Goldenrods are a valuable source of nectar for migrating Monarch butterflies.
In late summer and fall, goldenrods brighten up landscapes with cheerful bright yellow accents. There are approximately 120 goldenrod species, known botanically and in many parts of the world as Solidago spp.; most are native to North America. All but one species have the bright yellow flowers, and they can range in size from a few inches to over six feet tall! As is evident in many pastures and uncultivated areas, our native goldenrod species tolerate heat, drought, and cold, and can lend their beauty to low-maintenance landscapes as well as summer and fall flower beds. Most will appreciate full sun.
Europeans have long admired and used goldenrods in landscaping (although a few species, including Solidago gigantea, became aggressive weeds there). In the United States, however, their blooms were mostly overlooked or unappreciated - although goldenrods are the state flowers of Nebraska and Kentucky, and the state wildflower of South Carolina. Goldenrods can quite easily hybridize across species – a characteristic that can make botanical identification difficult, but has aided ornamental plant breeders. In recent years, many beautiful cultivars have been developed, and are less likely to spread where they aren’t wanted. Not all are hardy for South Dakota, but among those that are there are a good selection of sizes and shapes to choose from. Florists have also come to appreciate goldenrod’s contribution to their cut flower bouquets, and numerous cultivars have been developed specifically for that use.
Goldenrod flowers are insect pollinated, and provide nectar for a number of desirable insects, including monarch butterflies, honeybees and native bees. Chickadees and finches feed on their seed. The stems may be infected by a small fly that causes quite large galls, but do little damage to the plant, and the fly larvae provide food for overwintering birds.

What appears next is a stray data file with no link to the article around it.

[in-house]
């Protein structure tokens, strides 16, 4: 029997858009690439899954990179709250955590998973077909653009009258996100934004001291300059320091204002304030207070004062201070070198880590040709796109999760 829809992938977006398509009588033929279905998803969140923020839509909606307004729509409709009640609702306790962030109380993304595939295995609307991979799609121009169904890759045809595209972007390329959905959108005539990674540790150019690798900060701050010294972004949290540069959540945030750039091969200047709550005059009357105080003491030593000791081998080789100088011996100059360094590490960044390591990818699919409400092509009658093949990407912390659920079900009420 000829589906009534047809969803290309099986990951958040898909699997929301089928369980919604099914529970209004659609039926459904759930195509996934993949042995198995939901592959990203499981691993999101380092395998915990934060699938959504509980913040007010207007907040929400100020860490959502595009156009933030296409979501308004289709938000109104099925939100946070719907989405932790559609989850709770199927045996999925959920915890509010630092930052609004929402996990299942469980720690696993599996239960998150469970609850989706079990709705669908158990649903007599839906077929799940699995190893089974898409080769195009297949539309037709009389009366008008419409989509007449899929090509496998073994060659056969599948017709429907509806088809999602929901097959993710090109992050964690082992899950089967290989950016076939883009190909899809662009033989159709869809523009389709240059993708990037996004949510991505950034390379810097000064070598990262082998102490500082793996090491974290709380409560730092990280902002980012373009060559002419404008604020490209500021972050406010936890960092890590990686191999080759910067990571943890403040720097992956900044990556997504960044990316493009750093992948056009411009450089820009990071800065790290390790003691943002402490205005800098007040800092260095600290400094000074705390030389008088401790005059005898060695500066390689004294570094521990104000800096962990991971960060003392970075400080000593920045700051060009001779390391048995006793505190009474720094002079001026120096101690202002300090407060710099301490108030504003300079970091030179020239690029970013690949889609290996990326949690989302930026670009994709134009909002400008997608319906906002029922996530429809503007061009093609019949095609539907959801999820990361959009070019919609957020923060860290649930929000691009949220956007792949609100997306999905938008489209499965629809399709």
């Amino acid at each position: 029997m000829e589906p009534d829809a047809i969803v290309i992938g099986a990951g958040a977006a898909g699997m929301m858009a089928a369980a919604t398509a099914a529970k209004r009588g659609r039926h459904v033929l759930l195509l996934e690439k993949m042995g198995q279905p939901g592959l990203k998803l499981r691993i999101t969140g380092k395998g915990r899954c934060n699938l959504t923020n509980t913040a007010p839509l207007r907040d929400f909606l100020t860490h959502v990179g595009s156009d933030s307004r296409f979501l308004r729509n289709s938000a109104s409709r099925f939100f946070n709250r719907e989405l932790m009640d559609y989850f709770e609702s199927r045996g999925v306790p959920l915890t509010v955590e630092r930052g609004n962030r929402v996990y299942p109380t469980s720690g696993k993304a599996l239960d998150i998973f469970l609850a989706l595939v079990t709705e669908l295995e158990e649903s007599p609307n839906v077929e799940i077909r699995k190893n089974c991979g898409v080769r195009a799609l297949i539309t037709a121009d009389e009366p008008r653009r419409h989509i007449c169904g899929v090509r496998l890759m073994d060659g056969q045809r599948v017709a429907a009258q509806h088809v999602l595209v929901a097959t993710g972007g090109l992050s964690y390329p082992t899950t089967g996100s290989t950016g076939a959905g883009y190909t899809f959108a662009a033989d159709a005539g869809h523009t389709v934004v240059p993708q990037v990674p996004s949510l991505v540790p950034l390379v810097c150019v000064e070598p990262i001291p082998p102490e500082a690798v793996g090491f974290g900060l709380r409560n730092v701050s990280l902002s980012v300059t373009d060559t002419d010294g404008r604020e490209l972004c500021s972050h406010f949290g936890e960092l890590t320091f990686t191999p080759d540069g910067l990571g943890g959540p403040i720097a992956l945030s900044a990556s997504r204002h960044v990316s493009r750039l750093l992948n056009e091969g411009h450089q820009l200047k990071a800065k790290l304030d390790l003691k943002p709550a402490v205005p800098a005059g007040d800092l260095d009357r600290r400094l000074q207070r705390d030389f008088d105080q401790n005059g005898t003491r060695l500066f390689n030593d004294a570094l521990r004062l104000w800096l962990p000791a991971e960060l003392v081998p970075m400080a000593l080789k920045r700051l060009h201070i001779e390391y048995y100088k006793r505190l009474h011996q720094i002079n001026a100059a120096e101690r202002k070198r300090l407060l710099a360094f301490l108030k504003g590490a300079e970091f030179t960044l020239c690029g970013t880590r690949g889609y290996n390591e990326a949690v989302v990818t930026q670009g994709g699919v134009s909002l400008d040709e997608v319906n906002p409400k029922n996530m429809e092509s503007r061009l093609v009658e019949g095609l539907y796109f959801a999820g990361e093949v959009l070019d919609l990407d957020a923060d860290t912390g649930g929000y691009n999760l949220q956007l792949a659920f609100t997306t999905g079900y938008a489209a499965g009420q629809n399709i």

Uses & Management
Goldenrods have been used for tea and medicines by Native Americans and others, for ailments ranging from skin sores, diarrhea, and respiratory to urinary and kidney disorders. The flowers can also be used for a yellow dye. While it was once thought that goldenrod were a major cause of hay fever, we now know that the pollen is too large and sticky to be carried far by the wind, and hay fever is caused by other plants blooming at the same time, particularly ragweed. So we can enjoy the flowers in our gardens and bouquets without fear!
Flowers can be deadheaded after bloom to prevent unwanted seedlings (probably not necessary with the new cultivars); the whole plant should be cut back to the ground in late fall or early spring. Types that spread by rhizomes can be divided every 2 to 3 years, in the spring or fall. The rhizomes should be replanted with the tops about one inch below the soil line.
Photo by J.C. Semple.
|Giant Goldenrod can sometimes become a problem weed.
Photo by J.C. Semple.